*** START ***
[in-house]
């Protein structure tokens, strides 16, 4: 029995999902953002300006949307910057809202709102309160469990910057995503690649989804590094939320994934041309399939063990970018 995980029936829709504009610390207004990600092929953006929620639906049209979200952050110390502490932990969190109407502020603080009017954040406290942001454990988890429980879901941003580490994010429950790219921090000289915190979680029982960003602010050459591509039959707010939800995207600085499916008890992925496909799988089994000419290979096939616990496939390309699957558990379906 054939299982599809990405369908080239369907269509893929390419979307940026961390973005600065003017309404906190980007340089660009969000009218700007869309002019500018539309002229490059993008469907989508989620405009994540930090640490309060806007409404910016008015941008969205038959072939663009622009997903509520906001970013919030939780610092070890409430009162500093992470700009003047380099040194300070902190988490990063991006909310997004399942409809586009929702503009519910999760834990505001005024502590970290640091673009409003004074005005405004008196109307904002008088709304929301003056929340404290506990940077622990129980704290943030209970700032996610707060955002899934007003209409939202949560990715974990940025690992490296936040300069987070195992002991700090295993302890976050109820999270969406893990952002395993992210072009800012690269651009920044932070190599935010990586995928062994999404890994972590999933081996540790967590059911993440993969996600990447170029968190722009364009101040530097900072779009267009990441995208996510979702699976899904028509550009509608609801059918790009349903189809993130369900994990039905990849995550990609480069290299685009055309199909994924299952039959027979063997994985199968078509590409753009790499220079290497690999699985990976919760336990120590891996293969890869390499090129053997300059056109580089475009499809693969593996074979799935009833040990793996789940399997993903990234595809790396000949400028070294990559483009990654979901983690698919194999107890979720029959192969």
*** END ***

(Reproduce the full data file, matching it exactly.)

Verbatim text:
[in-house]
């Protein structure tokens, strides 16, 4: 029995999902953002300006949307910057809202709102309160469990910057995503690649989804590094939320994934041309399939063990970018 995980029936829709504009610390207004990600092929953006929620639906049209979200952050110390502490932990969190109407502020603080009017954040406290942001454990988890429980879901941003580490994010429950790219921090000289915190979680029982960003602010050459591509039959707010939800995207600085499916008890992925496909799988089994000419290979096939616990496939390309699957558990379906 054939299982599809990405369908080239369907269509893929390419979307940026961390973005600065003017309404906190980007340089660009969000009218700007869309002019500018539309002229490059993008469907989508989620405009994540930090640490309060806007409404910016008015941008969205038959072939663009622009997903509520906001970013919030939780610092070890409430009162500093992470700009003047380099040194300070902190988490990063991006909310997004399942409809586009929702503009519910999760834990505001005024502590970290640091673009409003004074005005405004008196109307904002008088709304929301003056929340404290506990940077622990129980704290943030209970700032996610707060955002899934007003209409939202949560990715974990940025690992490296936040300069987070195992002991700090295993302890976050109820999270969406893990952002395993992210072009800012690269651009920044932070190599935010990586995928062994999404890994972590999933081996540790967590059911993440993969996600990447170029968190722009364009101040530097900072779009267009990441995208996510979702699976899904028509550009509608609801059918790009349903189809993130369900994990039905990849995550990609480069290299685009055309199909994924299952039959027979063997994985199968078509590409753009790499220079290497690999699985990976919760336990120590891996293969890869390499090129053997300059056109580089475009499809693969593996074979799935009833040990793996789940399997993903990234595809790396000949400028070294990559483009990654979901983690698919194999107890979720029959192969």